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Title: Examining the impact of the ethnoscience teaching philosophy on academic performance in introductory computer programming
Authors: Sofowora, Mayowa A. 
Keywords: Computer programming;Ethnoscience;Academic performance
Issue Date: 20-Sep-2021
The mastery of the core technologies of the Fourth Industrial Revolution (4IR) seems to require a set of skills that are reputed to be difficult to learn. This also includes general STEM (Science, Technology, Engineering and Mathematics) related know- how where computer programming is considered by many as the new linking glue of the 4IR despite its reputation of being difficult to learn and to master. 4IR is credited with a wide range of advantages, such as improved production, communication and participation, but it also comes with several disadvantages, such as the widening of the digital divide and higher levels of unemployment, especially for unskilled people. In fact, computer programming and other STEM related skills are crucial for the optimization of the benefits of the 4IR and for the minimization of its disadvantages. This is why this study is examining the impact of a different type of teaching approach known as the ethnoscience teaching approach, a STEM teaching philosophy, on students’ academic performance in introductory computer programming. A content analysis of existing literature on academic performance factors was first undertaken, both for introductory programming and for STEM subjects, in order to design an aggregated theoretically sound model of academic performance factors for these two fields. That model was then partially empirically tested by this study first within a totally culturally neutral teaching approach, then with a quasi- experiment whose experimental group was taught and tested with the use of the ethnoscientific teaching approach and philosophy while the control group stayed with the conventional culturally neutral teaching approach. The results of this study indicate that the ethnoscience teaching approach significantly improves students' academic performance in introductory computer programming compared to the conventional teaching approach. They also indicate that students’ prior language and computing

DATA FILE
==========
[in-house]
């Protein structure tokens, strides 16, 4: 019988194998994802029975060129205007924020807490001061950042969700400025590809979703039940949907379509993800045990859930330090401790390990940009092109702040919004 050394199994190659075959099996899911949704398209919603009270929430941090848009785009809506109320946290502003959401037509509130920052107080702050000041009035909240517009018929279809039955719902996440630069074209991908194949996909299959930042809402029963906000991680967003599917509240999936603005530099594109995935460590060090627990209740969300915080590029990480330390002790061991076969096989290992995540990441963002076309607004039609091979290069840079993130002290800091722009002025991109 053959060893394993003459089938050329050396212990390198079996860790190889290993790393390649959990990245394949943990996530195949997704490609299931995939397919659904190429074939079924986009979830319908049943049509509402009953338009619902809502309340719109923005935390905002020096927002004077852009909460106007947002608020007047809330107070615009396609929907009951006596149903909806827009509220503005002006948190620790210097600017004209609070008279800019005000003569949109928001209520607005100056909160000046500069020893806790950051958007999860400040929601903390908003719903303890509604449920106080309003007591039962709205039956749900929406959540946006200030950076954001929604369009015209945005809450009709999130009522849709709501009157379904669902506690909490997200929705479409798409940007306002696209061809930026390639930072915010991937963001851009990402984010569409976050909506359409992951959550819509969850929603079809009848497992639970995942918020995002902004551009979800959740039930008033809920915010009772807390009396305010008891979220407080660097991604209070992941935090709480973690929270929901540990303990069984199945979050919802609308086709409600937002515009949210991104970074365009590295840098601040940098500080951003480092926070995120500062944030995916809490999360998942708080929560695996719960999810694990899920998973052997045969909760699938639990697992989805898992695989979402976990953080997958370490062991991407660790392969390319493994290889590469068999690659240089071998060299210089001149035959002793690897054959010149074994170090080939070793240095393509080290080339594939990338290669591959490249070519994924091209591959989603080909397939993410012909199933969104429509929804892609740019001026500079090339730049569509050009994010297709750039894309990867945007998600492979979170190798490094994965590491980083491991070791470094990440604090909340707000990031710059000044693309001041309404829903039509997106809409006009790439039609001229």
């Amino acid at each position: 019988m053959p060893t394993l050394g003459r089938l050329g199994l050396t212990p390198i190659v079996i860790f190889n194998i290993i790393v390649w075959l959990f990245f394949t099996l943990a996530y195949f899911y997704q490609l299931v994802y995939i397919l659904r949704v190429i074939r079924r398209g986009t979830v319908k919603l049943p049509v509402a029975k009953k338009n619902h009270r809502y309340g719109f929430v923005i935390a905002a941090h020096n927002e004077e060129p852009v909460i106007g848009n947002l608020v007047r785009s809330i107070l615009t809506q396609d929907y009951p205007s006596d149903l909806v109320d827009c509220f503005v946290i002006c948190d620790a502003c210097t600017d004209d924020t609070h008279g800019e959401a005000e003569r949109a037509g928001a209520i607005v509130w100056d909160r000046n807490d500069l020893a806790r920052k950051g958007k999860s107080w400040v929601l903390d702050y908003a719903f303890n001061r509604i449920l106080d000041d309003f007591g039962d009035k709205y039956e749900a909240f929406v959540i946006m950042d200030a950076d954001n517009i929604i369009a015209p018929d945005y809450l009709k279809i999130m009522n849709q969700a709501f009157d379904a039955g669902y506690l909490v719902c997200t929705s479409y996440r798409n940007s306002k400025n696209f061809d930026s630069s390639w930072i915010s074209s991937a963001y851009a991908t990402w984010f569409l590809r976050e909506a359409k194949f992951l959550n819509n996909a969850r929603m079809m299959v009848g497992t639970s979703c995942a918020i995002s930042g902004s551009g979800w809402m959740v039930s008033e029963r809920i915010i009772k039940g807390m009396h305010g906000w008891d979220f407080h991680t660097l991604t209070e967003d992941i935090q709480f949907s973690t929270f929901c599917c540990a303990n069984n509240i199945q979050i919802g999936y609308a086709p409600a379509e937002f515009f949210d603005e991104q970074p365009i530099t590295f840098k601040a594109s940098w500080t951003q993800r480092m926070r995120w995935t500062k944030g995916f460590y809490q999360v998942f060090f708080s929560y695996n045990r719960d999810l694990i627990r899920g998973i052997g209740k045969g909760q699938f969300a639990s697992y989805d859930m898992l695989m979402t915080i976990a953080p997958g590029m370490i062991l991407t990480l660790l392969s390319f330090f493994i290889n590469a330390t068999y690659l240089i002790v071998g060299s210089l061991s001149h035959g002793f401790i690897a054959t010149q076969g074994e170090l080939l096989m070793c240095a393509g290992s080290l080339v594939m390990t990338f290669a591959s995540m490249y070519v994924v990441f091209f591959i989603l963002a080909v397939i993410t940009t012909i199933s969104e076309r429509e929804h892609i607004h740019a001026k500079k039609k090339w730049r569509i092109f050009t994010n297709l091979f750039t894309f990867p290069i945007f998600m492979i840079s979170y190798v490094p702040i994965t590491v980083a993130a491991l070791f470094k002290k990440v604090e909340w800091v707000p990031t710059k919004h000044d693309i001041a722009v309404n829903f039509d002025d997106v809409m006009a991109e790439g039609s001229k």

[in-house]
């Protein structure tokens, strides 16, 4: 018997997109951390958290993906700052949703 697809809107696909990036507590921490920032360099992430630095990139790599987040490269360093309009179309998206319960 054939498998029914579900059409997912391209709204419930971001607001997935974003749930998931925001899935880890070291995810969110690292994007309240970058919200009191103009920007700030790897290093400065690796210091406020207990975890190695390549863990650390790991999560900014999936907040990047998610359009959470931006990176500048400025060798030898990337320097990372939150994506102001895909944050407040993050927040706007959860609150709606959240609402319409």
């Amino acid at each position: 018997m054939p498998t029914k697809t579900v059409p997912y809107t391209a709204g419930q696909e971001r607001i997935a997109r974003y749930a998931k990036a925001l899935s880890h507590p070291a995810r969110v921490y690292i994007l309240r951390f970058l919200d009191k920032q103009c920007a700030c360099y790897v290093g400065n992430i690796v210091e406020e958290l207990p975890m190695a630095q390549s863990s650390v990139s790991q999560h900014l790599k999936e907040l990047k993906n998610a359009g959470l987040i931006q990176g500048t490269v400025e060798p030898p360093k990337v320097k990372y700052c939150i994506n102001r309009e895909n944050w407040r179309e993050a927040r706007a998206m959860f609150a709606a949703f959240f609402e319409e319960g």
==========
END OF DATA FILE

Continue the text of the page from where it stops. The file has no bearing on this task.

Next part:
subject choices affect their performance in conventional but not in culturally sensitive introductory computer programming. The participants of this study were selected from the introductory programming 2018 class of the IT Department of the Durban University of Technology. Should the findings of this study be confirmed with more programming concepts and with different samples, they will confirm the intrinsic value of culturally sensitive computing education.
Submitted in fulfilment of the requirements for the Degree of Doctor of Philosophy in Information Technology, Durban University of Technology, Durban, South Africa, 2021.
Appears in Collections:Theses and dissertations (Accounting and Informatics)

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